The power of a user story

Comic by Scott Adams

User stories are critical artifacts in any Agile project. It allows stakeholders communicate their requirements to the development team in an integral fashion.

But why are user stories so powerful?

Because they communicate the purpose of a requirement from the user’s point of view.

Say that you own a very popular news website and want to built an online form to allow visitors report feedback.

Let’s list the requirements of that feature in an ordinary way:

  • Implement feedback form to allow visitors report issues or recommendations about the website.
  • Collect information submitted through feedback form in database.
  • Capture browser settings from visitor when s/he submits the feedback through the form.
  • Ability to export feedback database to a spreadsheet.

Those three points look sufficient at a glance, and a developer could probably start working with those directions, but if we examine that in more detail we’ll find some flaws:

  • Implement feedback form to allow visitors report issues or recommendations about the website – WHY?
  • Collect information submitted through feedback form in database – WHO and WHY?
  • Capture browser settings from visitor when s/he submits the feedback through the form – WHY?
  • Ability to export feedback database to a spreadsheet – WHO and WHY?

User stories answer all those questions (who, what, why), and make requirements easier to understand even for non-technical people.

User stories usually follow this template:

As a <type of user>  → who is this story for
I want <some goal>  → what they want to do it
so that <some reason>  → why they want to do it

 

Now, let’s try to define those requirements with user stories:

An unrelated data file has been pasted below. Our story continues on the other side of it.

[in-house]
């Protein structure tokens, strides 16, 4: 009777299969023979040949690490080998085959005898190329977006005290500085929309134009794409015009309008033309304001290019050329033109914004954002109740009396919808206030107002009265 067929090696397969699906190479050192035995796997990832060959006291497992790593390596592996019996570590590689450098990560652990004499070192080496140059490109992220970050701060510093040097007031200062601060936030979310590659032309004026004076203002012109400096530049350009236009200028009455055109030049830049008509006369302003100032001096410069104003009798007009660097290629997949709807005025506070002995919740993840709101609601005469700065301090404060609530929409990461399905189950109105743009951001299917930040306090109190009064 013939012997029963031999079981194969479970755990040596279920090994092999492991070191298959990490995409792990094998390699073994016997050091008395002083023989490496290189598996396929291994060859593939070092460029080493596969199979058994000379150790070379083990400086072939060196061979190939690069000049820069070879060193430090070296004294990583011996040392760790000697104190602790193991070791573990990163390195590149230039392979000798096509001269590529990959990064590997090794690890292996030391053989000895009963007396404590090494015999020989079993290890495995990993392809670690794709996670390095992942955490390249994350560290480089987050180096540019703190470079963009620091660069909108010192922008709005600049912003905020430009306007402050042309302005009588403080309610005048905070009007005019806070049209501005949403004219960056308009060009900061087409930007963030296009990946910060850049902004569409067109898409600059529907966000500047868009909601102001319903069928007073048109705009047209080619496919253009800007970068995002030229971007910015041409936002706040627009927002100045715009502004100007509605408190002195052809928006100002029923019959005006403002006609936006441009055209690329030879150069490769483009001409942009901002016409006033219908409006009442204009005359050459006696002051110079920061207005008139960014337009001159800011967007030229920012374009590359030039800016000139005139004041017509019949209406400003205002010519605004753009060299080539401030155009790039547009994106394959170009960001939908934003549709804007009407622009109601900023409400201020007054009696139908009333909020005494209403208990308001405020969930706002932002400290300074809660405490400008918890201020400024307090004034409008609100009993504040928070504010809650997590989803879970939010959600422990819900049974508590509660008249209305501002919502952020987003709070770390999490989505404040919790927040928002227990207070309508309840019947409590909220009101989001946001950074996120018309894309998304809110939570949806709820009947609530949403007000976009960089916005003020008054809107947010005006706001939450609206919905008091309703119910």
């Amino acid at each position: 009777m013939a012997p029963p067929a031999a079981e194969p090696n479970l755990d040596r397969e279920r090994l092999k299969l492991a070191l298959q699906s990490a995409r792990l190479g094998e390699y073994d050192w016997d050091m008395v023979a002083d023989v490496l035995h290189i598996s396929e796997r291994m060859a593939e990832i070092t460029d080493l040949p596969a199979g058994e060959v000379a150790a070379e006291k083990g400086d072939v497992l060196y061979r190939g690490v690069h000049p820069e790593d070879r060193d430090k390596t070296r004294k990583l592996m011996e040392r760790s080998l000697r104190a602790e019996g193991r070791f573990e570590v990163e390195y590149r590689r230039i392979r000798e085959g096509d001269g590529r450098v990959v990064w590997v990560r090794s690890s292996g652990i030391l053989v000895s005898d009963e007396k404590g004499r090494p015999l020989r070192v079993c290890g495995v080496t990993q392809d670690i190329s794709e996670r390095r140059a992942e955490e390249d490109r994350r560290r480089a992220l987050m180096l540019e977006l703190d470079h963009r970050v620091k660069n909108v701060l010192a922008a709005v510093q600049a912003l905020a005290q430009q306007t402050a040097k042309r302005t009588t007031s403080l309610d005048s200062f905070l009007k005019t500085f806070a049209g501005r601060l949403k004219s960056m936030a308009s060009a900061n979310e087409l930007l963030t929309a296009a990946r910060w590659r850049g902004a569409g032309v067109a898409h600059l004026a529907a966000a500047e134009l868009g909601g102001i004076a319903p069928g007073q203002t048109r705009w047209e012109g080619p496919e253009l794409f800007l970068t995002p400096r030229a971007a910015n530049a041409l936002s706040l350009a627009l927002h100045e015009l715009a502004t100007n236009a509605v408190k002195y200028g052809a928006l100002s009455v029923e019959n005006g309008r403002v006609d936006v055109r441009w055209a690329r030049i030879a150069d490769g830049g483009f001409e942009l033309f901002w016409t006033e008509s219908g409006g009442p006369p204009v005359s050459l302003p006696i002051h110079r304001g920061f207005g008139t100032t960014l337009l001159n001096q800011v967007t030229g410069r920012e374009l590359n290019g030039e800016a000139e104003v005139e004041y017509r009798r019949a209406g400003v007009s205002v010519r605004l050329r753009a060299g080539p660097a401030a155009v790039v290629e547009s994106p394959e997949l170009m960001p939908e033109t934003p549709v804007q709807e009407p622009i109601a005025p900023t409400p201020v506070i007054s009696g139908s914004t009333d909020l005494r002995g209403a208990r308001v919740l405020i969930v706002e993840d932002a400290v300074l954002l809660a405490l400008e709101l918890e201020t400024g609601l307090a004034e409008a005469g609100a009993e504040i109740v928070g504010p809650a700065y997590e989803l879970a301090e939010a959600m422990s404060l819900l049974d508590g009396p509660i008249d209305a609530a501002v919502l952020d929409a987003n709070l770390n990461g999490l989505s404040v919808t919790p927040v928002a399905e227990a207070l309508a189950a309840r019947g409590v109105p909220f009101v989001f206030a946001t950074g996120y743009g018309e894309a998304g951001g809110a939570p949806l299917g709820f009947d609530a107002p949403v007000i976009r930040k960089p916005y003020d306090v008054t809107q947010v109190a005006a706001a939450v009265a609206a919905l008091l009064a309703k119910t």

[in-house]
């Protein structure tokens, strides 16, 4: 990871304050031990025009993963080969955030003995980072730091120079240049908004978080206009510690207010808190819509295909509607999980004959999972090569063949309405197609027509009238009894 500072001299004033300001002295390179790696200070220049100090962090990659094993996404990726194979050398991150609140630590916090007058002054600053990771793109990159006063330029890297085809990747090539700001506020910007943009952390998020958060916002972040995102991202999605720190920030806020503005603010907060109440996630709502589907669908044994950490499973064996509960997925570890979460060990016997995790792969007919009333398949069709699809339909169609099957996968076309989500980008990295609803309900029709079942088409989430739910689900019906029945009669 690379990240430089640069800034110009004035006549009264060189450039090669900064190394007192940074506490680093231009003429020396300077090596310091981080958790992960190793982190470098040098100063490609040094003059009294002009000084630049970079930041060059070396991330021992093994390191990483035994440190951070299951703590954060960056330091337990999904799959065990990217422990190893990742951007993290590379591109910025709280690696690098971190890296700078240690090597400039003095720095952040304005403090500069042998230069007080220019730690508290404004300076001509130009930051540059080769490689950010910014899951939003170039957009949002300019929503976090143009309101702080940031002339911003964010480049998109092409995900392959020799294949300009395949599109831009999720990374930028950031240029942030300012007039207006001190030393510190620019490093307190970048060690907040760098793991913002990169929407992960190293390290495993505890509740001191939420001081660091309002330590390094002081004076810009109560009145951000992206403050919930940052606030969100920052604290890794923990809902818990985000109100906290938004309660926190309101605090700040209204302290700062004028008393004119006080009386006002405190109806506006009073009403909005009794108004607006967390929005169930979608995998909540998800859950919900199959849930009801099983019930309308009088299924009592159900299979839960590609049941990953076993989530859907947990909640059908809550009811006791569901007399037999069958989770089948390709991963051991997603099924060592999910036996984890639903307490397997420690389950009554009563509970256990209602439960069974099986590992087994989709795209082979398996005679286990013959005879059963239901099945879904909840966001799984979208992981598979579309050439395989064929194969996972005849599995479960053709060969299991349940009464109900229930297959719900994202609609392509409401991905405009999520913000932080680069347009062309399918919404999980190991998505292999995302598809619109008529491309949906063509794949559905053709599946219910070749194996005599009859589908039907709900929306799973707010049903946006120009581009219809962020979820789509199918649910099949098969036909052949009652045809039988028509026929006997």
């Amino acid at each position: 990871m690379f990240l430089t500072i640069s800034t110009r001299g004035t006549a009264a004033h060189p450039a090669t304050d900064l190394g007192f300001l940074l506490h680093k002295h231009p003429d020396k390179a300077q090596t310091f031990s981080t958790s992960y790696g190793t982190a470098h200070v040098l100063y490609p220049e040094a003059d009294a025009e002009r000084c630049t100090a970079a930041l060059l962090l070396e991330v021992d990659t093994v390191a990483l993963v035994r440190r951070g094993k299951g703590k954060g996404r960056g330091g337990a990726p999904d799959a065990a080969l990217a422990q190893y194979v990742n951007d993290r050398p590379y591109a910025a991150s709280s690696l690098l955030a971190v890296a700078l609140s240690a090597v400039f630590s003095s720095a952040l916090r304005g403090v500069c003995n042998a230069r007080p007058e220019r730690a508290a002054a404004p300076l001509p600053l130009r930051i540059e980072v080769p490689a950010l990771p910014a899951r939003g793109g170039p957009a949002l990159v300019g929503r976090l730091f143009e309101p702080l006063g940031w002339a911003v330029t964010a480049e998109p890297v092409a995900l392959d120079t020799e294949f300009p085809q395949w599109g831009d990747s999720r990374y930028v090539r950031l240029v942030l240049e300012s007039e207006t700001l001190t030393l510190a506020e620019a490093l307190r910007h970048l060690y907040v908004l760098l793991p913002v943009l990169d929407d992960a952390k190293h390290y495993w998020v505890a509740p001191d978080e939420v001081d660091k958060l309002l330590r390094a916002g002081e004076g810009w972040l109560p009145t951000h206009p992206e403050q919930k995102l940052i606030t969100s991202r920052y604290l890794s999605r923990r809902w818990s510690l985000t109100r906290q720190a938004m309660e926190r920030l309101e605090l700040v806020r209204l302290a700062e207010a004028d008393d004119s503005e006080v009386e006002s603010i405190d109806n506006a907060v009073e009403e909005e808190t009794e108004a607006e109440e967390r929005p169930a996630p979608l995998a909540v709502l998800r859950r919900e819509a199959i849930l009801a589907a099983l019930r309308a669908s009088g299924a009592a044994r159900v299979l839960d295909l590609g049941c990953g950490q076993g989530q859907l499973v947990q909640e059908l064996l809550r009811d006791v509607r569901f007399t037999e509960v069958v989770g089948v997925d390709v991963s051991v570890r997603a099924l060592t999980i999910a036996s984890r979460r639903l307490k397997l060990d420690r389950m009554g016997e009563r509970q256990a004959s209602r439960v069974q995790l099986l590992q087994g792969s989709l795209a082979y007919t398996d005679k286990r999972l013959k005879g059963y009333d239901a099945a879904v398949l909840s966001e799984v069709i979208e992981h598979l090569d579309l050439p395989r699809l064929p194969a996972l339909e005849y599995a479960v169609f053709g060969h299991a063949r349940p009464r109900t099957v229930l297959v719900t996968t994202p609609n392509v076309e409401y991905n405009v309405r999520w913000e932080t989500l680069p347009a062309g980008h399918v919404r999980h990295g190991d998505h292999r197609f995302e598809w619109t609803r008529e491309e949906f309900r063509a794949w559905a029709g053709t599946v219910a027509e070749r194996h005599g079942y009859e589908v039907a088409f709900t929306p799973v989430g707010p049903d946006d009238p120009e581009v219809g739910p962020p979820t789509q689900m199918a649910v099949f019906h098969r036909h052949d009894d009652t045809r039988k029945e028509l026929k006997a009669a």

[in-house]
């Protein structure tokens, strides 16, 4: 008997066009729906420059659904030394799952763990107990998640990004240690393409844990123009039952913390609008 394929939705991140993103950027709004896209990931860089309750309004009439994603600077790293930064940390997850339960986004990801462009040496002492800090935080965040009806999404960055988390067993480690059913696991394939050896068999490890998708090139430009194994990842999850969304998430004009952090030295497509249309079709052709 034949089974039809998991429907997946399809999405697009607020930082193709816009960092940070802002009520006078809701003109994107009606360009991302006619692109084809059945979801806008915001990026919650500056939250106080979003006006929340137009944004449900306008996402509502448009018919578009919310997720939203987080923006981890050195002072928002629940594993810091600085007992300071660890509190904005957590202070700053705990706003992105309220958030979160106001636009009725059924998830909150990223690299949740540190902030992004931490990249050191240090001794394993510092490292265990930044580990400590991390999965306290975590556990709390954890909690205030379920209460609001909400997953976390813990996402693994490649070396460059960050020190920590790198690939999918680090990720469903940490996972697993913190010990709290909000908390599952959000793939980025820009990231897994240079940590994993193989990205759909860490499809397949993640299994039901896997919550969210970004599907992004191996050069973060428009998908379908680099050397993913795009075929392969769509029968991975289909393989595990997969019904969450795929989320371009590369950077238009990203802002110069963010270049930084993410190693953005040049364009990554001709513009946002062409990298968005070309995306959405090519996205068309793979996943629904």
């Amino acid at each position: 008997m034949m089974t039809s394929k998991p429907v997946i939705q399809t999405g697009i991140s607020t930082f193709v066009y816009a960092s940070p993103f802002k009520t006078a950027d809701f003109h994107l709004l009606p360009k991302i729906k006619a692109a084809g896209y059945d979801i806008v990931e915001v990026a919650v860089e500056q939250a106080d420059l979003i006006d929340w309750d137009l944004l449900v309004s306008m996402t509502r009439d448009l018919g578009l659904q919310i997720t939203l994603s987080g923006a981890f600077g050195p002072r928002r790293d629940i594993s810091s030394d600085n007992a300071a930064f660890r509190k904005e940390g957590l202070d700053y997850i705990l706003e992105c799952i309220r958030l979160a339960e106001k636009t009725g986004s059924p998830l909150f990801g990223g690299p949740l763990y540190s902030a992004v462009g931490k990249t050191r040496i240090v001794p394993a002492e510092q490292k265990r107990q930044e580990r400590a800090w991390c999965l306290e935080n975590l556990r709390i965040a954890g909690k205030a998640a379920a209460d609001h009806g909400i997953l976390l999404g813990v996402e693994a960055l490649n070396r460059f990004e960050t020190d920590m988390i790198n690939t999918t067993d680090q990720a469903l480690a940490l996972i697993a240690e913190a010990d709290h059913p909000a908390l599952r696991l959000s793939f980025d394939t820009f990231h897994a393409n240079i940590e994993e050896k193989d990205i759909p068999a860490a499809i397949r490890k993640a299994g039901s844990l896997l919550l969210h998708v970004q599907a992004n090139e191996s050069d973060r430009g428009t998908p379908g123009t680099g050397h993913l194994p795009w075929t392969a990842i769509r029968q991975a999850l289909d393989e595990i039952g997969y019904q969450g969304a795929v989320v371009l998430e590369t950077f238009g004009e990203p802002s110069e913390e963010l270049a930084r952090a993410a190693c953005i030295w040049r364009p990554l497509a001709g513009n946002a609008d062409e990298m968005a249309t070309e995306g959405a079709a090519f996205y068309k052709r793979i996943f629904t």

• As an Admin user, I would like to enable a web form to allow visitors (anonymous users) report website issues so I get notified immediately and get them fixed as soon as possible.
  • As an Admin user, I would like to enable a web form to allow visitors (anonymous users) report recommendations about my site so I identify from my target audience what needs to be improved.
  • As an Admin user, I would like to capture browser settings and OS from the visitor who reports the problem so I share that information with my development team to replicate the problem.
  • As an Admin user, I would like to search and browse reported issues by date and reporter, so I prioritize the fixes and contact the visitors who provided feedback in case I want to follow up with them.
  • As an Admin user, I would like to export all the reported feedback to a spreadsheet so I open that up in Excel to run reports.

As you see, those user stories contain information that will allow the development team to understand the purpose behind those requirements and provide more insightful solutions to the product owner in the Sprint Planning meeting. On the other hand, they contain the business values, and will allow the product owner and stakeholders prioritize them in the Sprint Planning and Backlog Grooming meetings.